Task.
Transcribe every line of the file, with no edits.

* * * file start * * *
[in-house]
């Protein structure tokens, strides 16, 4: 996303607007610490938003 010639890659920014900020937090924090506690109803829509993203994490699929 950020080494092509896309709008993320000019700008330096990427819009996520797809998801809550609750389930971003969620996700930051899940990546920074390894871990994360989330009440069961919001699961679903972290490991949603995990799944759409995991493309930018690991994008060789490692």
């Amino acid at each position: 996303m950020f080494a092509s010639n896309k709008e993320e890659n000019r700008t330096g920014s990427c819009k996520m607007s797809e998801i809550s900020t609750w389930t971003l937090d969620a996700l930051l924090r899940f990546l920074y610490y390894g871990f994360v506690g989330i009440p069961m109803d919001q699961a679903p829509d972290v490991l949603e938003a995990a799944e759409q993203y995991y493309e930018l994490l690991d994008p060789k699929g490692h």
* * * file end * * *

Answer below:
[in-house]
């Protein structure tokens, strides 16, 4: 996303607007610490938003 010639890659920014900020937090924090506690109803829509993203994490699929 950020080494092509896309709008993320000019700008330096990427819009996520797809998801809550609750389930971003969620996700930051899940990546920074390894871990994360989330009440069961919001699961679903972290490991949603995990799944759409995991493309930018690991994008060789490692």
């Amino acid at each position: 996303m950020f080494a092509s010639n896309k709008e993320e890659n000019r700008t330096g920014s990427c819009k996520m607007s797809e998801i809550s900020t609750w389930t971003l937090d969620a996700l930051l924090r899940f990546l920074y610490y390894g871990f994360v506690g989330i009440p069961m109803d919001q699961a679903p829509d972290v490991l949603e938003a995990a799944e759409q993203y995991y493309e930018l994490l690991d994008p060789k699929g490692h």